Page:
By Mass Communication Specialist Seaman L. A. Preston, USS Harry S. Truman (CVN 75) Public Affairs
A Sailor walks toward an MH-60S Sea Hawk helicopter on the flight deck of aircraft carrier USS Harry S. Truman (CVN 75). As the force of the wind from the blades rushes over them the excitement builds. Once they climb in and the door closes it’s as if they have entered a whole new world. The helicopter sways side to side as it lifts off the flight deck. Looking to the right, the aircraft carrier is suddenly unbelievably small. Strapped into a gunner’s belt, the door flies open and their goggles are almost ripped away from their face. Looking through the lens, a faint click is heard only by the photographer and the moment is captured in an image.
Photography is one of the many jobs Mass Communication Specialists are responsible for during their time at sea. After completing a six-month “A” School, they journey into the fleet traveling world wide to gain real-world experience in journalism, photography, videography, public affairs and graphic design.
Truman’s Media department consists of Mass Communication Specialists and Public Affairs Officers who provide public affairs support, videographic, photographic, printing and design services for the Harry S. Truman Carrier Strike Group.
“What we do, we do for the betterment of the crew – to make the Truman team stronger,” said Chief Mass Communication Specialist D. Withrow, Media department’s leading chief petty officer.
Withrow said his Sailors in Media make up a unique department because the products they provide start with nothing – a blank sheet of paper or screen that is transformed into something that will bring knowledge, encouragement or enjoyment to Sailors aboard Truman.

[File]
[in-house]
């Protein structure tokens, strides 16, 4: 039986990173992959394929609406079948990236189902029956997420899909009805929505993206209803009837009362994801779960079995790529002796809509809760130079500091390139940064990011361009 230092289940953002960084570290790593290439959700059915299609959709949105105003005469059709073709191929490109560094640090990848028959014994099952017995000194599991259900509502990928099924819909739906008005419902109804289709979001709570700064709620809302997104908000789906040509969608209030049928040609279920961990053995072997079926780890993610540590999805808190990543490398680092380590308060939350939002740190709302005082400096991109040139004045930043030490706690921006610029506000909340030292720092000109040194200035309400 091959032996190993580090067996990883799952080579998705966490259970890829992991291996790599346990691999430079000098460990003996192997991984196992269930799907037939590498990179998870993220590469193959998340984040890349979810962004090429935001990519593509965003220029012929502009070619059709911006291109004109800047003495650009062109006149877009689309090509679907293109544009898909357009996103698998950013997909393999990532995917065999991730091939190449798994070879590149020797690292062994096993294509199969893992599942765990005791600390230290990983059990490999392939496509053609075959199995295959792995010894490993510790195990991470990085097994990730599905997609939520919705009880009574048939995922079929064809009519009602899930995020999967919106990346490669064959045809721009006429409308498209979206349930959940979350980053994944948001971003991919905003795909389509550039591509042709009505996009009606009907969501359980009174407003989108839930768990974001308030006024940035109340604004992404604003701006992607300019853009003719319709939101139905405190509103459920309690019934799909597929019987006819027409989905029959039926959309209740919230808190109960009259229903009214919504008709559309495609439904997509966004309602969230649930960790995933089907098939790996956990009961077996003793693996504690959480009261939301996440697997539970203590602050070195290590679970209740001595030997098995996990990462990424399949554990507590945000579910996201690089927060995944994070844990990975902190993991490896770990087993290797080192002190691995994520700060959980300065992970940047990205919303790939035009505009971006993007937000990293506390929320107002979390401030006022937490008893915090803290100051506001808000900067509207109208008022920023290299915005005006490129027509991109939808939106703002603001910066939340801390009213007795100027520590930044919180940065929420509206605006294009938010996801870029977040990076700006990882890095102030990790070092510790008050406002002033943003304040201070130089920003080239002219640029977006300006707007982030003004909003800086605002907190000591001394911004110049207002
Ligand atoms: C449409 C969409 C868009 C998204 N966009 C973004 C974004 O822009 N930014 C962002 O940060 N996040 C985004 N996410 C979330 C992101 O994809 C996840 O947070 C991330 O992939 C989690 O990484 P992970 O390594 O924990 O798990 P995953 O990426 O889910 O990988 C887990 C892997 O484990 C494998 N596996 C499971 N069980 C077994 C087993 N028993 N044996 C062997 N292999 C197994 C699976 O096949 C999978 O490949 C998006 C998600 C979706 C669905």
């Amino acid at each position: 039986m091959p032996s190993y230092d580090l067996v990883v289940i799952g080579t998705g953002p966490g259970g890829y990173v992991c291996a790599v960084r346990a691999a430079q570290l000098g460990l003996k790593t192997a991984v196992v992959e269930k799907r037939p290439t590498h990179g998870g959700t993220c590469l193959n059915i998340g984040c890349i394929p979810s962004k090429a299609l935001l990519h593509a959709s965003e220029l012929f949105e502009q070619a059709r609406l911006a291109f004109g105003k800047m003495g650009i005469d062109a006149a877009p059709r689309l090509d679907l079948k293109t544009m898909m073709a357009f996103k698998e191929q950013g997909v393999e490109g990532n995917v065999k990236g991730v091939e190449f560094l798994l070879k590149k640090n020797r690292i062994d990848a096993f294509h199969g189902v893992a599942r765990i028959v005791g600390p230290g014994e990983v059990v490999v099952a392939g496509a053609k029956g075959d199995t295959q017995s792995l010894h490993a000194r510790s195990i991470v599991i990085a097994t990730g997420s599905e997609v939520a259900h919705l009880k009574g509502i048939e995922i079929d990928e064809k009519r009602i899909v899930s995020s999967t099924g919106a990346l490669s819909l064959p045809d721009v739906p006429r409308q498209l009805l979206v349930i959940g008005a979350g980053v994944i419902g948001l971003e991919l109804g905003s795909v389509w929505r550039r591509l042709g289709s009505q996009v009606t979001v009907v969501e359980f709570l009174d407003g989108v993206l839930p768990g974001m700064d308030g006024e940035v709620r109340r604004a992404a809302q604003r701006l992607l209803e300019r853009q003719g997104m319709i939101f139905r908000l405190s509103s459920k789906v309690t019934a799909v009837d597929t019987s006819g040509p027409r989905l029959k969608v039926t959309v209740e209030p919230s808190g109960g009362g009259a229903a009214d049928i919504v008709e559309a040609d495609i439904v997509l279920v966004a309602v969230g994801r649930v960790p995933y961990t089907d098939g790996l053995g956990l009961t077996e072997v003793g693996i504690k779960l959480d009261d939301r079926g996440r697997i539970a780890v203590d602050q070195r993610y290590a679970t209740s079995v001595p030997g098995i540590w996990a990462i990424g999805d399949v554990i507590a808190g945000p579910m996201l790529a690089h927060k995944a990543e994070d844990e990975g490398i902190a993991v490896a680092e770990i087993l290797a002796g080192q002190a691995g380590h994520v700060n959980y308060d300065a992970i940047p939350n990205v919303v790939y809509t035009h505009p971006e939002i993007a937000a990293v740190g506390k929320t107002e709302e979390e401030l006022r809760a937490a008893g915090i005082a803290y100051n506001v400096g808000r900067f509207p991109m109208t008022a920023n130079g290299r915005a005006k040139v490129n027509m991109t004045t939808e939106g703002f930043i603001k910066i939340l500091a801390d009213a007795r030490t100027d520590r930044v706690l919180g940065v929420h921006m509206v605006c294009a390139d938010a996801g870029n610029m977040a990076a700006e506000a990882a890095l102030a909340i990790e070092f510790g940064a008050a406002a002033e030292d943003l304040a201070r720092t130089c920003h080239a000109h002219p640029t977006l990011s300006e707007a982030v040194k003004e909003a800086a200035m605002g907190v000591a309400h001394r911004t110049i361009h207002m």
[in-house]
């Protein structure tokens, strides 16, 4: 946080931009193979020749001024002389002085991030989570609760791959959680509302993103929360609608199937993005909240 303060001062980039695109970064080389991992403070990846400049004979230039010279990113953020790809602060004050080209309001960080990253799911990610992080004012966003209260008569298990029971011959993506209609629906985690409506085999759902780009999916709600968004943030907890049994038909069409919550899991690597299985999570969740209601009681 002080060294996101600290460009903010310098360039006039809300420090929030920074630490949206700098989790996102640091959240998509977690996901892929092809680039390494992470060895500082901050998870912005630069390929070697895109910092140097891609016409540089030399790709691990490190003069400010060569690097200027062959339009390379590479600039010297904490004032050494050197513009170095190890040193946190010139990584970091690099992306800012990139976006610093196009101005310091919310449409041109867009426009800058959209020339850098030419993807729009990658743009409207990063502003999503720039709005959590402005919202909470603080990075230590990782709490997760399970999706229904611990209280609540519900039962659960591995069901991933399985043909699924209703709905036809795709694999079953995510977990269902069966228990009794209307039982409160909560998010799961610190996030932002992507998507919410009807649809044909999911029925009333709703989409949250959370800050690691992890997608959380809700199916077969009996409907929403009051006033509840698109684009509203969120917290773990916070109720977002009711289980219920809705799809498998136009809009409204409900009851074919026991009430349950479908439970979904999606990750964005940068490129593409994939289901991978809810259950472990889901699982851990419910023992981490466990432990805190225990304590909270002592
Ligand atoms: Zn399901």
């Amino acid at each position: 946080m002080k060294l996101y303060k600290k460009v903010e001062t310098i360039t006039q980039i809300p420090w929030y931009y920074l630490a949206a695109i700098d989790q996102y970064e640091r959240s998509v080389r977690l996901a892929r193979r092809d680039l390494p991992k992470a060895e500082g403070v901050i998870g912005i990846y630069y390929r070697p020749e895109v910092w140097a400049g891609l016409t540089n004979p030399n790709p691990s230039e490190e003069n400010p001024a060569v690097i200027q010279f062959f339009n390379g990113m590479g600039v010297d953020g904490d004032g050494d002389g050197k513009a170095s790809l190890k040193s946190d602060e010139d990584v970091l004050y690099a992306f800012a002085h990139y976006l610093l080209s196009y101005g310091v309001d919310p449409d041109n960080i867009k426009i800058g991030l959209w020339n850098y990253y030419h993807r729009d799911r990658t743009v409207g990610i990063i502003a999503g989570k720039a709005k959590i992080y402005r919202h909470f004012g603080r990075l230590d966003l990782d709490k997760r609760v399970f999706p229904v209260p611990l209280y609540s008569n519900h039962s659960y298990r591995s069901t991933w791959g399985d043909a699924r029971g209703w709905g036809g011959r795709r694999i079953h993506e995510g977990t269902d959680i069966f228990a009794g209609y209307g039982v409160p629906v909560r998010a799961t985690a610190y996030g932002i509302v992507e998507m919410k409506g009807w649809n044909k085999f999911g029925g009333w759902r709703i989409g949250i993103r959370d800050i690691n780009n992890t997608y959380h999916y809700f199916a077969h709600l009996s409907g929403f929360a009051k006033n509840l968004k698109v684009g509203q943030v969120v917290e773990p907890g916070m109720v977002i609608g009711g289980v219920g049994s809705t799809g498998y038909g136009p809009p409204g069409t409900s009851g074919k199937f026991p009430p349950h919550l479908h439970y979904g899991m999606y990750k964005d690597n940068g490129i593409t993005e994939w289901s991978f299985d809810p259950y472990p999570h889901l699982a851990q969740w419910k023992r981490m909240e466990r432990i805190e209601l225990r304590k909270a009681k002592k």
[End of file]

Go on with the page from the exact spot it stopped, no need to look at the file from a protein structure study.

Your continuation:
“Truman’s Media department is the best in the fleet because of five things: passion, talent, perseverance, integrity and a phenomenal crew,” said Lt. Cmdr. C. Tresch, Truman’s public affairs officer and Media department head. “That combination provides the content and the expertise to tell the stories that make a difference.”
Media department provides the crew with important information and valuable training through the Shipboard Information, Training and Entertainment TV system, the ‘Give ‘Em Hell Herald’, the ‘Truman Show’, posters and various other products. In just one week, Media department created 162,000 copies, hosted 38 reporters, 22 distinguished visitors, released 53 photos to a worldwide audience, produced 10 video projects and published six stories to support training, maintenance and other critical functions.
Media also creates lasting memories with photographs and videos of promotion ceremonies, awards at quarters, pinnings, reenlistments, retirements and other keepsake moments.
In addition to printed products, Media department is responsible for Truman’s social media program. Truman’s Facebook page has more than 86,000 followers. Through social media, families are able to live vicariously through the photographs and videos of their loved ones.
“The importance of our job extends beyond providing pictures and articles; we bring families into our world, even if we are thousands of miles away,” said Mass Communication Specialist 3rd Class M. Gillan.
PAOs and MCs also manage the distinguished visitor program, providng political and military leaders from around the world an opportunity to strengthen partnerships. Additionally, they train collateral duty public affairs officers for commands that do not have a PAO aboard in order to support DV programs by planning and executing the visits, answer media queries, and maintain public outreach.
“Truman is a floating city,” said Tresch. “With more than 5,000 people there has to be a way to bring everyone together, to communicate in a dynamic environment—media is one of those ways.”
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